This week will tell us a great deal about the ability of the US president Barack Obama to be a strong leader and an honest broker in Middle East peacemaking.
Is Obama tough enough? We'll soon find out
This week will tell us a great deal about the ability of the US president Barack Obama to be a strong leader and an honest broker in Middle East peacemaking. With the president having postponed his Asia visit in order to be on hand for the conclusion of the US congress' year long deliberations on health care reform, he will be in Washington for the annual policy conference for AIPAC, the strong US pro-Israeli lobby, and the Israeli prime minister Benjamin Netanyahu's visit to the US capital.
The president has demonstrated that he has the resolve to fight tough battles against powerful lobbies and hardened partisan opposition in the health care debate. Before attention shifts to the next domestic challenge, whether that be comprehensive immigration reform or a climate/energy bill, both of which involve taking on other powerful lobbies, the White House will have to face another tough issue knocking on its front door.
AIPAC is already gearing up to take on or take down a president who had the temerity to condemn Israel's settlement plans in Jerusalem. We've seen past administrations confront Israeli obstructionism. George HW Bush did it, and in subtle but clear ways, Bill Clinton did too. But the language used by this administration in the past week has been unprecedented and remarkably tough. The vice president Joe Biden "condemned" it, US secretary of state Hillary Clinton deemed Israel's behaviour "insulting to the United States", and General David Petraeus went further, stating that Israel's actions put American lives and prestige at risk. Then, at week's end, with Mrs Clinton participating, the Quartet issued its strongest statement yet reaffirming that East Jerusalem is occupied territory and condemning Israeli construction plans.
Equally remarkable has been the muted response from Congress. Except for a predictable few and some partisan shots from Senator John McCain, his ally Joseph Lieberman and congressman Eric Cantor, the Republican second in command of the house of representatives, key leaders in both houses of Congress have kept their silence. But this most probably won't last for long. With AIPAC in town for their annual gathering, many members of Congress running for re-election in November will in all likelihood make their required appearances to pay homage and express their "shock and dismay" at the administration's treatment of Israel. The entire affair will no doubt be orchestrated as a pro-Netanyahu pep rally, with an unmistakable anti-Obama undercurrent, all of which will only serve to demonstrate just how out of touch with American Jewish and Israeli opinion the famed and still powerful lobby has become. A recent poll in Israel shows 69 per cent of Israelis saying they believe Mr Obama is "even-handed" and a majority expressing their displeasure with Mr Netanyahu's leadership.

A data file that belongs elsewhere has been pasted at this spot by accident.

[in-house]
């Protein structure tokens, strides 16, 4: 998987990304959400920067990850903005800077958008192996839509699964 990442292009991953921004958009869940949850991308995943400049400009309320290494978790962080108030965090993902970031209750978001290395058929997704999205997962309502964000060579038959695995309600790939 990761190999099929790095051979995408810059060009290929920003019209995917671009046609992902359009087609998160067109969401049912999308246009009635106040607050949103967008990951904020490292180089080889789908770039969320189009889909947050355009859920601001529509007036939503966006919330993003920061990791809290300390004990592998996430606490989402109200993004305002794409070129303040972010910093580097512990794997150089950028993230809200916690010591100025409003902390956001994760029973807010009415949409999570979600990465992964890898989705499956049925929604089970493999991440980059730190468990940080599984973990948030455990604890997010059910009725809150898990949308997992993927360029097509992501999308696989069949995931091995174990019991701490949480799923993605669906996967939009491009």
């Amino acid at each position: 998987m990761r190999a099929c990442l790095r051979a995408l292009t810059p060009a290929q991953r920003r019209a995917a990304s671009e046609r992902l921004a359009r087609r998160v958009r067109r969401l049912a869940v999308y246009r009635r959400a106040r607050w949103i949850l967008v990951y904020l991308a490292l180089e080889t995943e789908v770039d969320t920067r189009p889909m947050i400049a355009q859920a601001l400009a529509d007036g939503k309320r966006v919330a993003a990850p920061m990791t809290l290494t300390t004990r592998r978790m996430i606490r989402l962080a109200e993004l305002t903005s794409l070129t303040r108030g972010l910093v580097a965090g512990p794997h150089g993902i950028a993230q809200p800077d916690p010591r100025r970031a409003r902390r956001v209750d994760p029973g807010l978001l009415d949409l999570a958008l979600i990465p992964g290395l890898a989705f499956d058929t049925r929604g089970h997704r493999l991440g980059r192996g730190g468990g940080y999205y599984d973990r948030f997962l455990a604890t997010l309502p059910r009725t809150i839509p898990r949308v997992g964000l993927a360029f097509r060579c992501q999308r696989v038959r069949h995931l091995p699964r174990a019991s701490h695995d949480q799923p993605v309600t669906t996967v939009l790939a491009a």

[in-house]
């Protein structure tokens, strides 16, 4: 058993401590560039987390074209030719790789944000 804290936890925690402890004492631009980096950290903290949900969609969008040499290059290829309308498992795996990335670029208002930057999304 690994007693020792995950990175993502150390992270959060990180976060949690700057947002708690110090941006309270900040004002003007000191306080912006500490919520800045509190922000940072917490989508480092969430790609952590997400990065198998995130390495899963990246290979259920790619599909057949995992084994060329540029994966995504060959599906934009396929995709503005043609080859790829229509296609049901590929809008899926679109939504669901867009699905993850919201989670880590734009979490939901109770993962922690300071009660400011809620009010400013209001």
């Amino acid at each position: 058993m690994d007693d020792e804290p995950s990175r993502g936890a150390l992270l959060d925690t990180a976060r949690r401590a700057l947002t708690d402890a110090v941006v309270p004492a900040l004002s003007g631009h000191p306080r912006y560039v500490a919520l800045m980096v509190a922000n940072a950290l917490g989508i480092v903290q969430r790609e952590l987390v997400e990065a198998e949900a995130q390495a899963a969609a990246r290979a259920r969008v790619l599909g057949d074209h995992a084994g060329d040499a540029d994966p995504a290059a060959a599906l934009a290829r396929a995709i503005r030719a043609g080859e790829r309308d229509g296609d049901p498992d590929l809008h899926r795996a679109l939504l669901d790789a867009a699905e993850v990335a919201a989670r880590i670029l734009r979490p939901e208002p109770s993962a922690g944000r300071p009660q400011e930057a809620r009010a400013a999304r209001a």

The big test for the White House will come when Mrs Clinton and Mr Netanyahu meet today, and Mr Netanyahu and the president meet tomorrow. Expect talk about the enduring and unshakable relationship but with all that out of the way, close attention should be paid to whether or not the administration backs away from their demands on Israel. A White House meltdown would doom the prospects for peace and would, as per the astute analysis of Gen Petraeus, do grave damage to US interests in the Arab World and beyond.
There are unconfirmed reports that Mr Netanyahu may blink and back down, but this may be mere game playing from the Israeli prime minister. We'll know soon enough. Far from being the pragmatist some have claimed him to be, Mr Netanyahu is an ideologue - a wily manoeuvring ideologue - always pushing and always looking for an escape hatch. From the beginning he irritated the Obama team, but it has been his recent aggressiveness that brought them to the breaking point. Having bigger regional issues at stake in Iraq, Iran, Afghanistan and the continuing effort to combat extremism, the White House could not tolerate Mr Netanyahu's most recent insult and were forced to respond.
Eager to begin talks, proximity or otherwise, the US administration got the Palestinians and the Arab League to swallow a bitter pill, dropping their demand for preconditioning the talks on a total settlement freeze. But Mr Netanyahu upended the entire affair with a series of announcements proclaiming Israel's rights in Hebron, Bethlehem, the Jordan Valley and provocative actions in Jerusalem that would have rendered talks moot.
This is why the White House acted and why they dare not back down. To create a replay of last autumn when the administration appeared to submit to Mr Netanyahu's game playing is a problem a White House spokesman said they are keen to avoid. There are those who question this president's mettle. If he wins on health care, and stands up to Mr Netanyahu in the same week, Mr Obama will have shown that he is well prepared to lead in the battles yet to come.
James Zogby is president of the Arab American institute in Washington, DC